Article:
Dancel is trained to care for all generations. At Duke Primary Care Meadowmont, he treats lacerations and bruised knees, conducts breast exams and pap smears, and also helps people manage chronic concerns like diabetes and high blood pressure. “Family doctors are very thorough,” he said. “We look at multiple organ systems, rather than focus on one thing.”
When advanced care is needed, Dancel refers his patients to specialists but continues to coordinate their care. Using Duke’s electronic medical records system, he can see which tests are ordered and what medications his patients’ specialists prescribe. That’s important because some medicines may be good for one condition but exacerbate another.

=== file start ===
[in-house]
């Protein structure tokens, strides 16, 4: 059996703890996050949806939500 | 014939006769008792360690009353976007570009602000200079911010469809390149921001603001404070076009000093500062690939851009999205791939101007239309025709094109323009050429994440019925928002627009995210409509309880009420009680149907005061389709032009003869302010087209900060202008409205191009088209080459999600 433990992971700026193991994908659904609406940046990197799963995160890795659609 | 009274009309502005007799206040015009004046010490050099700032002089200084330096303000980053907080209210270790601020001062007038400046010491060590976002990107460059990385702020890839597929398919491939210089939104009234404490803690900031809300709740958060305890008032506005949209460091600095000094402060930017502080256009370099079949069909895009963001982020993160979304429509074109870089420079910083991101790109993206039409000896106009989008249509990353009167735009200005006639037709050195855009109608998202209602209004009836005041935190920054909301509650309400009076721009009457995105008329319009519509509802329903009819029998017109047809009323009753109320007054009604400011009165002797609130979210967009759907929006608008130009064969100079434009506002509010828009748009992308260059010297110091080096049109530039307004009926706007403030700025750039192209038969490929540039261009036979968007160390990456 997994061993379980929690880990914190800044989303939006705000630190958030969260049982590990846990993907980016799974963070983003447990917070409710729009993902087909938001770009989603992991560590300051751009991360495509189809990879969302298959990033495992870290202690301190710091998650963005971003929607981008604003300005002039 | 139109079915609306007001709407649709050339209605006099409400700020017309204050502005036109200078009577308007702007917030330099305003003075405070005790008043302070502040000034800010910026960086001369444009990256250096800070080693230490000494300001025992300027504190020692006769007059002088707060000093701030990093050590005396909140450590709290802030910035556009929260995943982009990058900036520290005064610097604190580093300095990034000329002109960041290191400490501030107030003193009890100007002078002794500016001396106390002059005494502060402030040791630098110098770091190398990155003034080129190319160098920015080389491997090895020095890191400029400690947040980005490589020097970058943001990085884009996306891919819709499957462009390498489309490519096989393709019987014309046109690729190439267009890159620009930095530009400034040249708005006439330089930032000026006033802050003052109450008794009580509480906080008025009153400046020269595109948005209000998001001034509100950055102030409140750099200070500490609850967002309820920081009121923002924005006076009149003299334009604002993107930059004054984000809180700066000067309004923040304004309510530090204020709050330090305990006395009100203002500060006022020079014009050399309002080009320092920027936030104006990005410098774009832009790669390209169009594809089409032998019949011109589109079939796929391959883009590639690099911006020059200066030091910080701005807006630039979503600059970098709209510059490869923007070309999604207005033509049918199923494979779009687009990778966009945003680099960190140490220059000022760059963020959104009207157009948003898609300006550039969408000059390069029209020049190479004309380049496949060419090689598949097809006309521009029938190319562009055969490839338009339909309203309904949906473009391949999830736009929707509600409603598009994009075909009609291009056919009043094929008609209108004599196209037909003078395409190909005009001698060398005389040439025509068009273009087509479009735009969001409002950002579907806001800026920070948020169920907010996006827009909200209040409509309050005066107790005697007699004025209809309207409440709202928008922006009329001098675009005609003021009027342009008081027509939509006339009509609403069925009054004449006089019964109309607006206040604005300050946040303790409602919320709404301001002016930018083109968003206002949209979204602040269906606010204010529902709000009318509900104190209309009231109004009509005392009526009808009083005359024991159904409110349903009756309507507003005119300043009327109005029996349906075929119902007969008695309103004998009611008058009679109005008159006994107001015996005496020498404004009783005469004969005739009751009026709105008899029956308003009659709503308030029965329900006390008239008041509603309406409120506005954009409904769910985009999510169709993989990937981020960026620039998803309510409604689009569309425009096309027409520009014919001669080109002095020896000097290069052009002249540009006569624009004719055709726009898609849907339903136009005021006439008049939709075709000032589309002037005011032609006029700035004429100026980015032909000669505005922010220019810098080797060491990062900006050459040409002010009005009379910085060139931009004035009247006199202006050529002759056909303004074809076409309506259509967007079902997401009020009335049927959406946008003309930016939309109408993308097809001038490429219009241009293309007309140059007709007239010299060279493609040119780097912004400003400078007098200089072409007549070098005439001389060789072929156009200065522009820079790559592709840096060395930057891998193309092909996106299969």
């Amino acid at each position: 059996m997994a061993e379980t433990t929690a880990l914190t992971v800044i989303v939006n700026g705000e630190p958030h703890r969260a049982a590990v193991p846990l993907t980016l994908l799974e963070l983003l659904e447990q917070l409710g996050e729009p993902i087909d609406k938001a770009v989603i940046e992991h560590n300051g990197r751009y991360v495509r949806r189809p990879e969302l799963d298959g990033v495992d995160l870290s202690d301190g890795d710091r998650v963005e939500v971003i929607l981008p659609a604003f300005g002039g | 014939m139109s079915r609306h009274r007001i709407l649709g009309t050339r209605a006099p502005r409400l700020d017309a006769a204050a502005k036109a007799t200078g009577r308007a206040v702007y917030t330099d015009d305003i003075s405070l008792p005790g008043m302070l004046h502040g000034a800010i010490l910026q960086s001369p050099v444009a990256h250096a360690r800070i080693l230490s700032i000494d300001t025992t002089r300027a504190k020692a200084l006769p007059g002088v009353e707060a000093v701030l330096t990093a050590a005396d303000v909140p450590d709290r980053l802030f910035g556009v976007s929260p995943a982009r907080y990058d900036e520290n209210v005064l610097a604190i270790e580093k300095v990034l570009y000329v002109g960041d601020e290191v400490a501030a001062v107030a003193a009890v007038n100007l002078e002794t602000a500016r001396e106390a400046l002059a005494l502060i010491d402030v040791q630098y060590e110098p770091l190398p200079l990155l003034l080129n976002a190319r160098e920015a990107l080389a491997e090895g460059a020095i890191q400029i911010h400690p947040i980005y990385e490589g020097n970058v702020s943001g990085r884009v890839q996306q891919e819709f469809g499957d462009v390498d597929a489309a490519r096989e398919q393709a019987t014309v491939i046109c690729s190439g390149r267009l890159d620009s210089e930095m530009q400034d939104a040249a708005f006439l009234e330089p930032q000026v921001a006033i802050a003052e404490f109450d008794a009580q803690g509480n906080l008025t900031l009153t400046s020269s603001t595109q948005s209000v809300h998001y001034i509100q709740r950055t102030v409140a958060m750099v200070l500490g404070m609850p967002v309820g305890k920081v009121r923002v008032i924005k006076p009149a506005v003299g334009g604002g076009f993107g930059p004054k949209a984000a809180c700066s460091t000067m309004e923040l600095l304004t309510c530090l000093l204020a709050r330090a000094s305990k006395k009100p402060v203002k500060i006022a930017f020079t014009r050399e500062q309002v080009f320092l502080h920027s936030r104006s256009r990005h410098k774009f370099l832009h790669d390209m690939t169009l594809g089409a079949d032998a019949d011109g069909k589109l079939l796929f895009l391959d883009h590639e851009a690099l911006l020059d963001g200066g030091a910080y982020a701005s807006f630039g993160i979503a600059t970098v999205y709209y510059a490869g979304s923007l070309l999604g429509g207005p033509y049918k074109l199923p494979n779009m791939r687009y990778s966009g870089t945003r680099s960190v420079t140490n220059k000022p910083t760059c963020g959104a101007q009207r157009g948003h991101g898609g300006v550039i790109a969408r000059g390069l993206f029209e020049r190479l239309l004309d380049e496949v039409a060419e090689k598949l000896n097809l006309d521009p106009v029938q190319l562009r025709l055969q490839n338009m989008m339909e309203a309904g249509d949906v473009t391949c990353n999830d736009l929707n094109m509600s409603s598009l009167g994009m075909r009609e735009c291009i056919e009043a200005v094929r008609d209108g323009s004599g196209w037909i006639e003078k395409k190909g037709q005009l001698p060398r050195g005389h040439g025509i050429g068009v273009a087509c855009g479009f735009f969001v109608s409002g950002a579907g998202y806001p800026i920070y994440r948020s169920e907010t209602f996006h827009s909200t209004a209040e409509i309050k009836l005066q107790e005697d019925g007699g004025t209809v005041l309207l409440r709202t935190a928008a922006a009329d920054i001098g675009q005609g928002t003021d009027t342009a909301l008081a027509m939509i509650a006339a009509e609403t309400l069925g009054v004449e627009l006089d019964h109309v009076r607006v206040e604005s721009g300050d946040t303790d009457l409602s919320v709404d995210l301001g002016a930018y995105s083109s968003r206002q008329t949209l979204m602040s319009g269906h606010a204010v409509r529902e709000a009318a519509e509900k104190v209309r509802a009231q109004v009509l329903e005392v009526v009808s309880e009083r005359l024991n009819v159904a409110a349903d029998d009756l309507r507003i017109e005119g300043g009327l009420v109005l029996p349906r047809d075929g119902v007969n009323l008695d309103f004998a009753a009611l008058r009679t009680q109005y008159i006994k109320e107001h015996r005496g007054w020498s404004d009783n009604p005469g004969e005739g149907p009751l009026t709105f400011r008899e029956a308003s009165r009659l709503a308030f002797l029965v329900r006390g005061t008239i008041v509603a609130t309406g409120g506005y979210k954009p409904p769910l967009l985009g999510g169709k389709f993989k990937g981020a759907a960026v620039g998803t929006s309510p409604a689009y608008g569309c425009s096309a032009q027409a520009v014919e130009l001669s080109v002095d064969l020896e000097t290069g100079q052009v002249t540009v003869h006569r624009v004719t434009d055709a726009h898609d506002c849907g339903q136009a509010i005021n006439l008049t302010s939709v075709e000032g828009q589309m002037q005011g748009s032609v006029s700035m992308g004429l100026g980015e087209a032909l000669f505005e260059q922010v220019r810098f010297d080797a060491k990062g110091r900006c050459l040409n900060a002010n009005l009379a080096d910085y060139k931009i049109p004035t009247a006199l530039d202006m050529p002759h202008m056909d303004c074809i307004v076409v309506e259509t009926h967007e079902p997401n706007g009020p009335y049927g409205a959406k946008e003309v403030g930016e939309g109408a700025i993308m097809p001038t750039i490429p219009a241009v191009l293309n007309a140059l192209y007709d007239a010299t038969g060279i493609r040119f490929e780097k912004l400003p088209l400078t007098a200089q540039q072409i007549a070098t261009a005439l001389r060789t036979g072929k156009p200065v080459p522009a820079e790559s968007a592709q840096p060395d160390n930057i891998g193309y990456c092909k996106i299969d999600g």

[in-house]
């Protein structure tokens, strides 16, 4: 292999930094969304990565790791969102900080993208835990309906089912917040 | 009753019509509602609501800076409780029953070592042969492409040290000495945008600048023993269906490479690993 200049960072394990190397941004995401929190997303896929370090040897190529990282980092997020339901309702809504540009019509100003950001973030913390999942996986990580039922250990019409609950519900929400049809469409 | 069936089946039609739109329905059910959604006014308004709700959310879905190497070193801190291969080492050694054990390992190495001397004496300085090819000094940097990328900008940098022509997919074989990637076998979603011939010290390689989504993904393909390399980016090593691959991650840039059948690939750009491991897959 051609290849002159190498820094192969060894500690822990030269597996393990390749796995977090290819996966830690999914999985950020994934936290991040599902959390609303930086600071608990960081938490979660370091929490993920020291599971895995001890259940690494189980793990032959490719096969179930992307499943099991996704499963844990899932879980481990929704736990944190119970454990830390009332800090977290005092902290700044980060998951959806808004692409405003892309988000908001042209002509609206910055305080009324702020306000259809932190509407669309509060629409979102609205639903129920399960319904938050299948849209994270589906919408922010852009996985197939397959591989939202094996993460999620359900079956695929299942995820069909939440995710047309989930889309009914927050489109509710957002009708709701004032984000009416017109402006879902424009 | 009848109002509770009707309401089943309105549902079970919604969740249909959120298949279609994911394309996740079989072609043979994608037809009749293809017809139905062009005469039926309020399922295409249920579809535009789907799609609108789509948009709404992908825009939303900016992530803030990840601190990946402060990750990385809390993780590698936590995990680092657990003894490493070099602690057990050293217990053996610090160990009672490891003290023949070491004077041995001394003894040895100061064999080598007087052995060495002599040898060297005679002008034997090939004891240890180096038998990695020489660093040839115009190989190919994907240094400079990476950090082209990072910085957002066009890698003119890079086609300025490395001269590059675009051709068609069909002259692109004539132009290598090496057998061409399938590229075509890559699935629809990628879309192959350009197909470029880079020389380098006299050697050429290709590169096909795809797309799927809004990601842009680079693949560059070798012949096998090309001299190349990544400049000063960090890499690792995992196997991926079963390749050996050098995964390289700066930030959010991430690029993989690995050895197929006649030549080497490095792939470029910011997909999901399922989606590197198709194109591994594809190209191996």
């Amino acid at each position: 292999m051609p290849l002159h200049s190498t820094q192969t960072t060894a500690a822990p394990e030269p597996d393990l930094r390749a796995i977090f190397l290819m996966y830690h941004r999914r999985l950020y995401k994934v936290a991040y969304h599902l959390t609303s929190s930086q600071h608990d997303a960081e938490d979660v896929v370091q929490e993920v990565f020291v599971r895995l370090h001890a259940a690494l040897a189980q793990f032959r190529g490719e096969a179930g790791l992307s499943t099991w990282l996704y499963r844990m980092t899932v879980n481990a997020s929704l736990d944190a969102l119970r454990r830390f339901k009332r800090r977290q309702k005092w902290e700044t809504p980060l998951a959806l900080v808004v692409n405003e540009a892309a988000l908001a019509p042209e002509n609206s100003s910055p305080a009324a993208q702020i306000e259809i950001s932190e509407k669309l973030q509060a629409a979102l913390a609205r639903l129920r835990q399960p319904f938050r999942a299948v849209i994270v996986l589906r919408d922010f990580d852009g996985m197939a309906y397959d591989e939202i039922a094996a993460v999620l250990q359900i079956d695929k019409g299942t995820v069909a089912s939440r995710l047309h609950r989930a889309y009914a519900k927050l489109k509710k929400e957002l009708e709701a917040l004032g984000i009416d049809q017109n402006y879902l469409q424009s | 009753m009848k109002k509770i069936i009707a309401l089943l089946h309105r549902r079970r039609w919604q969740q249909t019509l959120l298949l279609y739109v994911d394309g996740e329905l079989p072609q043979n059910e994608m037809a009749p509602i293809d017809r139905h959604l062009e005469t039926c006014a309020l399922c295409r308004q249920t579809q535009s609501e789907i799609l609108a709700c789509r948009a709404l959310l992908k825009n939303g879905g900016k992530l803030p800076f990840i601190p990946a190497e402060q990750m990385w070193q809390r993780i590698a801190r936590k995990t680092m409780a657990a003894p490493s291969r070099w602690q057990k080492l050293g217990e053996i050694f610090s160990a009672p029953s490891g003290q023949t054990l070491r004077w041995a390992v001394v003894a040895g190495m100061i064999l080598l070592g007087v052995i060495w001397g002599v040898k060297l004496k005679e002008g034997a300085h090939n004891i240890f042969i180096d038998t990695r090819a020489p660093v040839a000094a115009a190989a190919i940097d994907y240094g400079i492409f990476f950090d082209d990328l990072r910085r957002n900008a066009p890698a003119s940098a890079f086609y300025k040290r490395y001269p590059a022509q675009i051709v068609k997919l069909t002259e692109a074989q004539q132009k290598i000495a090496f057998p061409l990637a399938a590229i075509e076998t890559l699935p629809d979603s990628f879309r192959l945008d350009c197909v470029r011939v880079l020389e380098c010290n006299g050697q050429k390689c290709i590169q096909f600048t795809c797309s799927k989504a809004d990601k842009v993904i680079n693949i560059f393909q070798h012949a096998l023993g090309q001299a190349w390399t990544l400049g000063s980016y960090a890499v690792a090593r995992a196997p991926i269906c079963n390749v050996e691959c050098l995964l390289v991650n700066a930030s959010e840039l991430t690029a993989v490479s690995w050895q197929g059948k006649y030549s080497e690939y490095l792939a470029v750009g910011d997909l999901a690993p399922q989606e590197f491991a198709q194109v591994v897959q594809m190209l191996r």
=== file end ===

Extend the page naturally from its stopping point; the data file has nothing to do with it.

Beta blockers, for example, which control high blood pressure, can worsen a patient’s depression, said Dr. Christina Beck, MD, who practices family medicine in Cary at Duke Primary Care Waverly Place. “The risk/benefit discussion is best provided by the primary care provider who has an established relationship with the patient,” she says.
That relationship can go a long way when it comes to making treatment decisions. Your doctor’s insight into who you are can help him or her counsel you on which treatment is best for you.